If my data were seen by my supervisors at work, would they assume that I have wasted time doing other “tasks” not related to my main job – as there are many overlapping and during “working hours” data? This is a basic reflection of how datafication of the education is also measuring and assessing teachers and conclusions taken towards them might not be accurate and they find themselves defined by data just like technologies / teachers do towards students.

8 thoughts on “My “Teaching” Roles

  1. Love your visualisation of a very busy week!
    I can certainly relate to your wondering how others might view the way we switch between and overlap tasks (if they knew). Are we comfortable ourselves, knowing that we do this?

    • Thank you for your feedback. I don’t know if I would share this without context. I think the element of performance or achieving our work is not reflecting in our data.

  2. It was a great idea to take a broader conception of ‘teaching’ as something that is practised in professional workplaces and through social and interpersonal relations, including with our furry friends. In fact, the training of dogs may be more significant here than you think. Quite a lot of data-gathering education technologies are based on a kind of behaviourism which requires the constant observation of a learner and ‘positive reinforcement’ through rewards for the ‘correct’ behaviour. These kind of psychological rewards are built-in to a lot of commercial social media, in the shape of ‘dings’ when you receive a notification. In education, a student’s observed behaviours–recorded as data–might also lead to positive reinforcements of a similar type, e.g. rewards for meeting goals, opening up of new ‘levels’, etc. Maybe you might want to think of how a range of other technology actors perform ‘teaching’ roles. There is quite a body of research on ‘public pedagogies’–the lessons taught to citizens through the media, culture, government etc in everyday life. Do organizations like Google, Facebook and so on all now perform public pedagogic roles, learning about us from our data and then seeking to serve us up content that (the data says) will engage our attention? And what are the dangers of this kind of ‘teaching with data’? Taking this broader view might be useful to you if you’re not directly involved in teaching yourself.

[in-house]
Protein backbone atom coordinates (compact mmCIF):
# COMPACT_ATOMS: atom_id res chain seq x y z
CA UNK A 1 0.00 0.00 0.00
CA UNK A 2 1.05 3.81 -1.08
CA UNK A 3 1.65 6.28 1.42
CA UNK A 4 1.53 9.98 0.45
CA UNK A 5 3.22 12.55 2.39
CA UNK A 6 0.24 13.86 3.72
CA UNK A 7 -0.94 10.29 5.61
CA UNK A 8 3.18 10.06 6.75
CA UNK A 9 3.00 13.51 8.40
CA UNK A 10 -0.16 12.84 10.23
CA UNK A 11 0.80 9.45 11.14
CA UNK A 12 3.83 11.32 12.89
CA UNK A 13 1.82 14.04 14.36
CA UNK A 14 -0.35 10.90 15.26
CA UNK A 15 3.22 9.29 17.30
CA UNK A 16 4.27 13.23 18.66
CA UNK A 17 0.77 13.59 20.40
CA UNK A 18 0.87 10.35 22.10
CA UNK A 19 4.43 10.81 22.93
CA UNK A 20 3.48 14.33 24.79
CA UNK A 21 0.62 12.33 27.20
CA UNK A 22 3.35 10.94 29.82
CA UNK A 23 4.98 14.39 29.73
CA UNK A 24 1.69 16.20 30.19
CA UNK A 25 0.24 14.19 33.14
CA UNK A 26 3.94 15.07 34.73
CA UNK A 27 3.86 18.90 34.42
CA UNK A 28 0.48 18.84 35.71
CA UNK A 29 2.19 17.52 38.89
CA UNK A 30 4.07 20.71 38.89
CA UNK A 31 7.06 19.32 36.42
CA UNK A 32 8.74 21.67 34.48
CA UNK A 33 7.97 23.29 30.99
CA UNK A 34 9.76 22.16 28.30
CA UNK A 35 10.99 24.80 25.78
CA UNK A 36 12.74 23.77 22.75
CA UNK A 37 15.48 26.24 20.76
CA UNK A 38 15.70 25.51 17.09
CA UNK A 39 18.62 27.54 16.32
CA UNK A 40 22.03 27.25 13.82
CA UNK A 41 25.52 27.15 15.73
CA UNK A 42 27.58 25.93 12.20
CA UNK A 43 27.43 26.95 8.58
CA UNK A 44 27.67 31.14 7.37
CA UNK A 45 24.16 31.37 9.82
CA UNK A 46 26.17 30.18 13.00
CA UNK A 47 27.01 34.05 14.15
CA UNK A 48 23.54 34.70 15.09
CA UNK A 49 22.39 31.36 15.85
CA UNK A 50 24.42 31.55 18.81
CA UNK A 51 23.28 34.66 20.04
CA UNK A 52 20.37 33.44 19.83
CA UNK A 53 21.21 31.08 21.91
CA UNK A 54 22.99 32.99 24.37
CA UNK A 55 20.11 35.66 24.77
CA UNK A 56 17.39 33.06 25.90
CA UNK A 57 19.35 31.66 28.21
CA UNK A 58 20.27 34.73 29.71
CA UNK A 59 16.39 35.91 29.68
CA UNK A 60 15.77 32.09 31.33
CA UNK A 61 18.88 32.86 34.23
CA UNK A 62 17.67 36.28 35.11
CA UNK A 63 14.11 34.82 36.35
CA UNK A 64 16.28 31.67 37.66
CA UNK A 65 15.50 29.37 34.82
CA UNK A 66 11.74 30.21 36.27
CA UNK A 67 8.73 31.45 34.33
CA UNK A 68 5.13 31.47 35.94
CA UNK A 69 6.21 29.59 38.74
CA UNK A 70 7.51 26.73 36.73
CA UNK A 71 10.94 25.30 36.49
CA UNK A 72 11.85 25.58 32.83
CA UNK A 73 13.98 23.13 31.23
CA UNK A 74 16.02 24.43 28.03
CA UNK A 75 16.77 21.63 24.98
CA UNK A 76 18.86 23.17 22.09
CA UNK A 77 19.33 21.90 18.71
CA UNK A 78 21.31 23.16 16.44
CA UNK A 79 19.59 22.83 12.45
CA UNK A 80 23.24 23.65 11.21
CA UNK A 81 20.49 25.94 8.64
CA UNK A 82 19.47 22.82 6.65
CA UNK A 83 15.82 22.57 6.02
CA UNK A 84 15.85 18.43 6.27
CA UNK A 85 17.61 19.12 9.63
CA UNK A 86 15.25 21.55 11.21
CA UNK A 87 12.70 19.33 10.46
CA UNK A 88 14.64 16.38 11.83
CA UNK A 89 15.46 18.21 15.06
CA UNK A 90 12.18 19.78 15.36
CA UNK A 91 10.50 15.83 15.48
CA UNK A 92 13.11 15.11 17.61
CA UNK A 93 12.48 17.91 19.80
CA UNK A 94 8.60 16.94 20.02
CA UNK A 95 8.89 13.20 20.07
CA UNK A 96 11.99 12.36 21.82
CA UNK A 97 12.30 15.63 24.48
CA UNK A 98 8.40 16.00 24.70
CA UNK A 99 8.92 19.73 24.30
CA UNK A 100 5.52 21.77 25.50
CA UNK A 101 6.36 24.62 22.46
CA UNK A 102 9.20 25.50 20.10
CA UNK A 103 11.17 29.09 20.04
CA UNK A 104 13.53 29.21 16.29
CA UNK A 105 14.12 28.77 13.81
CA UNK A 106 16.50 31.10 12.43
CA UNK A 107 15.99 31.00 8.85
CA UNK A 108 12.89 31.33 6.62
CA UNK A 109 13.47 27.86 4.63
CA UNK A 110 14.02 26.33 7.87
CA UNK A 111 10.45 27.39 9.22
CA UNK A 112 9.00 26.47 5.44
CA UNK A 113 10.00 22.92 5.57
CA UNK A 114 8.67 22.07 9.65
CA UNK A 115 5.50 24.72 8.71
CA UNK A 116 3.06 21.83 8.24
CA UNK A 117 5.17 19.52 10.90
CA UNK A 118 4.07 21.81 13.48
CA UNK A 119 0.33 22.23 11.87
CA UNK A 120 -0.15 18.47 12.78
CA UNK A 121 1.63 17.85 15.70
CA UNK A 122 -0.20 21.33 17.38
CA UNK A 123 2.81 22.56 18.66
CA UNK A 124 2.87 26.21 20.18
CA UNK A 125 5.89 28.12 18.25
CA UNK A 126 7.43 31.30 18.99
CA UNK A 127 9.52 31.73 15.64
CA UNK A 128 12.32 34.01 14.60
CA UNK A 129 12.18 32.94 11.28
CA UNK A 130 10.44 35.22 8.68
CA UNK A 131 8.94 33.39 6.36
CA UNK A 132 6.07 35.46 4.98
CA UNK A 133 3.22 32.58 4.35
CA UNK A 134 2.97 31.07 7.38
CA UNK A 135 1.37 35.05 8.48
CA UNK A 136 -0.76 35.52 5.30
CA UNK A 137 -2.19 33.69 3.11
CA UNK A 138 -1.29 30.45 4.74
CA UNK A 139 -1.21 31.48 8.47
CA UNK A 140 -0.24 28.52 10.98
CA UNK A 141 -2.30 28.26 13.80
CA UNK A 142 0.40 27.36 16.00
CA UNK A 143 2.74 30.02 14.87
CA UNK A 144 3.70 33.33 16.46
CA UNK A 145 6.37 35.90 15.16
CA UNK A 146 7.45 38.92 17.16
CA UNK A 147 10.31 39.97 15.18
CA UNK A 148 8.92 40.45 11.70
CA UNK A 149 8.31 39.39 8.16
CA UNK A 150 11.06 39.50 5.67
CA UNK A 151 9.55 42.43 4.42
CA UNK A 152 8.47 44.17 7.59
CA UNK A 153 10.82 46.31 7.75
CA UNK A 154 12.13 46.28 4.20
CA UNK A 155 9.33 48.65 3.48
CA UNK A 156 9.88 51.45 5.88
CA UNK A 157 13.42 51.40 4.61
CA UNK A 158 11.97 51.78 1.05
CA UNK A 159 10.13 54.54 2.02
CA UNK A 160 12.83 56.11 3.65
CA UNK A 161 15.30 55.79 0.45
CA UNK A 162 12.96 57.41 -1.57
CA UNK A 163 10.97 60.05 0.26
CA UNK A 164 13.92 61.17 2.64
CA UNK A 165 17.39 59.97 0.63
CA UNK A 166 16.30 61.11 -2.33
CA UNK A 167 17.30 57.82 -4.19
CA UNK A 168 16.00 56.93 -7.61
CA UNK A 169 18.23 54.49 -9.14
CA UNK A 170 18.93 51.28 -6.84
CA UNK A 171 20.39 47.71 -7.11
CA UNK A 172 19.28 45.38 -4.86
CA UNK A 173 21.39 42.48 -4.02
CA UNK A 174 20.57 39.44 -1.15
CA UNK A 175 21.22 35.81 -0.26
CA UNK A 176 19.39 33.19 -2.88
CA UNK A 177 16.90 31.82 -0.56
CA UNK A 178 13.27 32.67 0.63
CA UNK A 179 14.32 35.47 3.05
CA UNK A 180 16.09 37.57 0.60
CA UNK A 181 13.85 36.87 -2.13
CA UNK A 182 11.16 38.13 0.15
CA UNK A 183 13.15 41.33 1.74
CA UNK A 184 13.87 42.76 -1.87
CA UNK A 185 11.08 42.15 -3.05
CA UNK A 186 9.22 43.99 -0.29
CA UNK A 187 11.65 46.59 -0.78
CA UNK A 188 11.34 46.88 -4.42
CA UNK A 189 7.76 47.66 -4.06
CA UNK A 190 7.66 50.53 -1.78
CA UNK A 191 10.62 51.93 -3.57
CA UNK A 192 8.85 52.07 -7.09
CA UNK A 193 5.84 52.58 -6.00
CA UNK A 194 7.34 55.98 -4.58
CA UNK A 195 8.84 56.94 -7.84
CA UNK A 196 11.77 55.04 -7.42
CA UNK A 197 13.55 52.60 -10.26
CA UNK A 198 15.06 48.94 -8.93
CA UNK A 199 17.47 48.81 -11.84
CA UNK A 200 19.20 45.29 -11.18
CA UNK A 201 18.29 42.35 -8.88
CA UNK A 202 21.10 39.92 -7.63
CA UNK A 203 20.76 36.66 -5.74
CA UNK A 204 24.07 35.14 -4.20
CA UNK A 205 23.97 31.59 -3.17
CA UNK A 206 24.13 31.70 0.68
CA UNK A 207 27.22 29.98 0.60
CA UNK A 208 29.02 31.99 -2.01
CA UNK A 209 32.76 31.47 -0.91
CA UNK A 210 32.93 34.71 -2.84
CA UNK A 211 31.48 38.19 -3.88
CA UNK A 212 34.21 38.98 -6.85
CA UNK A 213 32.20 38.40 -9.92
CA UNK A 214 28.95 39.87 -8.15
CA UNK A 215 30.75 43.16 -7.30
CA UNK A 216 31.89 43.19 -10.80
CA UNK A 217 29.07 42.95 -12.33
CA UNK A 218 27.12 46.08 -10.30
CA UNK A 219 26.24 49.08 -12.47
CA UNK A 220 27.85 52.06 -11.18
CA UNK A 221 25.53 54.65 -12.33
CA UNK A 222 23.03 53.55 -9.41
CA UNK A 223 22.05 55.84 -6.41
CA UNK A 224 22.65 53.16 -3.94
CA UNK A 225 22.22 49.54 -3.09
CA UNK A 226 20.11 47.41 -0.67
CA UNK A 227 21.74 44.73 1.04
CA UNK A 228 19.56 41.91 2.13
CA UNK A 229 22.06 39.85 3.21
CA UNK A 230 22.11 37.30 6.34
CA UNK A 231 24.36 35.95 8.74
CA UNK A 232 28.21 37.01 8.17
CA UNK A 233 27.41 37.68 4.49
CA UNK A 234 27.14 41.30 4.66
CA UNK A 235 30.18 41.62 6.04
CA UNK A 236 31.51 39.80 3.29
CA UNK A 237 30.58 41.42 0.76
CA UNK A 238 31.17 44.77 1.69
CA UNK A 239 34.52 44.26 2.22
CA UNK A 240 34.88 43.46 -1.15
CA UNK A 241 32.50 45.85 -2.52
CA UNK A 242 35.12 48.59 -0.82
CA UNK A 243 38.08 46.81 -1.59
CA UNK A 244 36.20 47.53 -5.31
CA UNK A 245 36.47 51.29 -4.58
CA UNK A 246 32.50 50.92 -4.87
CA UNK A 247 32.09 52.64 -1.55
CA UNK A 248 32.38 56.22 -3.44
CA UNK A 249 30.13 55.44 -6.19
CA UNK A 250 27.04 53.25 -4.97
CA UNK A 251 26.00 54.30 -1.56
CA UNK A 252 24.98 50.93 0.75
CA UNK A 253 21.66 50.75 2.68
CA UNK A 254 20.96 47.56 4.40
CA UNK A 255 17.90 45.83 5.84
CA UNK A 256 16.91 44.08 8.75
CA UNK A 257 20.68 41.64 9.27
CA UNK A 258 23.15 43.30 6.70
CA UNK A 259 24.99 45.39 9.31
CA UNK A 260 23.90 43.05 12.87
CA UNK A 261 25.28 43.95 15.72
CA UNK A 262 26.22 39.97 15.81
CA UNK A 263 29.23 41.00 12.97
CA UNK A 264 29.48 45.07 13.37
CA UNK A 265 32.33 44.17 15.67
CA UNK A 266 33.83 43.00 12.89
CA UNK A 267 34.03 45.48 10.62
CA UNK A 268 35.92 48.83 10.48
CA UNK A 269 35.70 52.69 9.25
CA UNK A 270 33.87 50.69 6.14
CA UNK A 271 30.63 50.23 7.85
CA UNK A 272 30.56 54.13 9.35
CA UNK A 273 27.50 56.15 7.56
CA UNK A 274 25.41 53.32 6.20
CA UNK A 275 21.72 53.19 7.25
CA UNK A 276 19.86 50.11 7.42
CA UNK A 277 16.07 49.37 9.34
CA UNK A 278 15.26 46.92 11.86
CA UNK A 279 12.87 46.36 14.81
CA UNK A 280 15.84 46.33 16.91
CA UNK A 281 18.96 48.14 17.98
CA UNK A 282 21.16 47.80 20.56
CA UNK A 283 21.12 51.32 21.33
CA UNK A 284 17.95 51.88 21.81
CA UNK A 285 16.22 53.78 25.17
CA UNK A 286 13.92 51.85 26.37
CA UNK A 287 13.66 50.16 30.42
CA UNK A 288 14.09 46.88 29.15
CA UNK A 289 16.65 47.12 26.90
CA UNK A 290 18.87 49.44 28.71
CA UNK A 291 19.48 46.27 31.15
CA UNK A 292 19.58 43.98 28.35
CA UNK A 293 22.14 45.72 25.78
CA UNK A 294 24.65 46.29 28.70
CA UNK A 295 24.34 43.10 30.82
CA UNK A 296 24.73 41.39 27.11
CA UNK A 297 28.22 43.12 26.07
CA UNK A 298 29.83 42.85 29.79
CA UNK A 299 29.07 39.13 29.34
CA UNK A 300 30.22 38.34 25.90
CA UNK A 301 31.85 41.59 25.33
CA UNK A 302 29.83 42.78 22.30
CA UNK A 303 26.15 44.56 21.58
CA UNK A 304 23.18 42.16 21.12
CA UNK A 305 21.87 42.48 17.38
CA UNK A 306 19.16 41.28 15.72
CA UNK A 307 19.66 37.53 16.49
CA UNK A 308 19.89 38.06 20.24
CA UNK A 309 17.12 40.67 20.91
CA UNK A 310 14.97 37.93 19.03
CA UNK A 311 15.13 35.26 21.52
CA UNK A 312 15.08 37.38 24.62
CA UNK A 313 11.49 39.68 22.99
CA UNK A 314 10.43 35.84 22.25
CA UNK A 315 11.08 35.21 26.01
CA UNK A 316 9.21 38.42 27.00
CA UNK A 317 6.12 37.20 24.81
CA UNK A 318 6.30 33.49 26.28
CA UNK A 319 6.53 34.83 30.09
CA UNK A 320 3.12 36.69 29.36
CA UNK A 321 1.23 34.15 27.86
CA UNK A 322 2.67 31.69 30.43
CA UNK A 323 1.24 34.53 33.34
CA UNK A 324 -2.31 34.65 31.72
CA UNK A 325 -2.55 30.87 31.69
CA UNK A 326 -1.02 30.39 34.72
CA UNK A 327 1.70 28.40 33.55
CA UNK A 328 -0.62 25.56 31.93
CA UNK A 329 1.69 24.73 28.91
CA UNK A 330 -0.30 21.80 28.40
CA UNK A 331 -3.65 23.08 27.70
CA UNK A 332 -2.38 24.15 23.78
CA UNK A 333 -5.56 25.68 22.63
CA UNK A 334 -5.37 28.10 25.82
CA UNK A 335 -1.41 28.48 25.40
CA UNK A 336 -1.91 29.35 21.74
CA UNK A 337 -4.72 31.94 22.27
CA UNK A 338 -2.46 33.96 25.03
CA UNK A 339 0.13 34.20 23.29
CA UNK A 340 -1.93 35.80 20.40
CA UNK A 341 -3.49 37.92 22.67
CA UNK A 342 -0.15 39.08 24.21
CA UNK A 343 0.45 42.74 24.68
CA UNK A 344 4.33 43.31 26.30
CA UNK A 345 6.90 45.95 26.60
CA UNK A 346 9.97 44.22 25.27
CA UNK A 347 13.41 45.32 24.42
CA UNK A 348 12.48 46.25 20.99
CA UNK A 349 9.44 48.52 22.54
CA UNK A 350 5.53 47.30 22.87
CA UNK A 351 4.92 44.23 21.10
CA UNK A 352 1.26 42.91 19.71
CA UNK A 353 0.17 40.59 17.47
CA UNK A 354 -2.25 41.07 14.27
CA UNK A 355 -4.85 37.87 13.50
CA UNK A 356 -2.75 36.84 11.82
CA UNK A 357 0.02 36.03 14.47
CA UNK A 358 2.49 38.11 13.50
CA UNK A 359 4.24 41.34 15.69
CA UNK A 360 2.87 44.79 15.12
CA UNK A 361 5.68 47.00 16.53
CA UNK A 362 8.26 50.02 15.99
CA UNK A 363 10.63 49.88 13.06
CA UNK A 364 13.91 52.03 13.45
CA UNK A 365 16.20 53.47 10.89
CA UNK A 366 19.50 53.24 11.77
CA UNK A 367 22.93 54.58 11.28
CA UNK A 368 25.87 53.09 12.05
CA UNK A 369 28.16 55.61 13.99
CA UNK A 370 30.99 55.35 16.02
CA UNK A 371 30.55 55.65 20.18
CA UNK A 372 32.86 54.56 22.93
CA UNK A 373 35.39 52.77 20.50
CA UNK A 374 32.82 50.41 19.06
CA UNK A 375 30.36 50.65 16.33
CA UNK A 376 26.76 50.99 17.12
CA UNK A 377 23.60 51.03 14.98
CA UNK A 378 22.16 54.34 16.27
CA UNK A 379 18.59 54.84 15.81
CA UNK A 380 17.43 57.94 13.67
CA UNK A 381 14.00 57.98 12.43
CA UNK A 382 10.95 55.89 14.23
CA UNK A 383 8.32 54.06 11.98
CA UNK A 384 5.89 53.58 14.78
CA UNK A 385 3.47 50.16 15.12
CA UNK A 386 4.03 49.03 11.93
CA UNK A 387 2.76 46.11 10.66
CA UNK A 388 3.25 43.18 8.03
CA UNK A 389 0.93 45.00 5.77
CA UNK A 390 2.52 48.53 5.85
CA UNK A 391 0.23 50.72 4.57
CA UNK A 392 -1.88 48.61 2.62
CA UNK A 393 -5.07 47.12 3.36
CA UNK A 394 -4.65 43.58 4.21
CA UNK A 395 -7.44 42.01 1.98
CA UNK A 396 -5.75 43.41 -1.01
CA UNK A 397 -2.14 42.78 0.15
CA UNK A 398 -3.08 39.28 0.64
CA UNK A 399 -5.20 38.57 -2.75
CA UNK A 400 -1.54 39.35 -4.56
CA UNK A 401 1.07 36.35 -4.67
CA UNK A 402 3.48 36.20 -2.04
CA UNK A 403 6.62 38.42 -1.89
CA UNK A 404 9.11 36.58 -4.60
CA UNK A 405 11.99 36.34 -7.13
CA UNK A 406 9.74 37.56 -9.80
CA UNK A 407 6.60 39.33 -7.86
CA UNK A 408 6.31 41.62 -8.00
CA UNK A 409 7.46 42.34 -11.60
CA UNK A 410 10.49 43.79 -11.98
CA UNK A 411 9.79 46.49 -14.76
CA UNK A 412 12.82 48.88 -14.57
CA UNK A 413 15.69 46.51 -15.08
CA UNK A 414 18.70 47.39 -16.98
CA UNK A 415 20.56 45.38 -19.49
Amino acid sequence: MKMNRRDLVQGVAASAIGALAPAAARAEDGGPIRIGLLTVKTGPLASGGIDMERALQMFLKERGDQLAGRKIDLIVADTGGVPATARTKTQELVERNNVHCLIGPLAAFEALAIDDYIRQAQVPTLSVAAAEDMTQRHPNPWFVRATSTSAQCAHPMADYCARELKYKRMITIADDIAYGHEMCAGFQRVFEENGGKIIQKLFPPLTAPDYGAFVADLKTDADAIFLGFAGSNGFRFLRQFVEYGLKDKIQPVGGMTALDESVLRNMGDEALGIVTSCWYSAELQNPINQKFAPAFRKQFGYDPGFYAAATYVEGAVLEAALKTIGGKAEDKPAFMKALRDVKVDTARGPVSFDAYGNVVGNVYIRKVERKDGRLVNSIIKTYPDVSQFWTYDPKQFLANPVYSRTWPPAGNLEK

• Thank you Ben for the insightful and thought-provoking response! “Maybe you might want to think of how a range of other technology actors perform ‘teaching’ roles.” I have not thought about it but it is true. Learning is a continuous process, but with technology, teaching is becoming too. “Teaching with Data” for me today is getting a new perspective… I hope I got this response before I started dada collection for this week… something to keep in mind for week 8. Back to your question of public pedagogy’s dangers? I can think of many! Teachers and teaching for me was about authenticity and credibility! we are now learning new dimensions, new capabilities and new interactions daily but who is the teacher? how can you vet the authenticity and credibility most importantly influence and impact on the learner? … I need to read more about public pedagogies …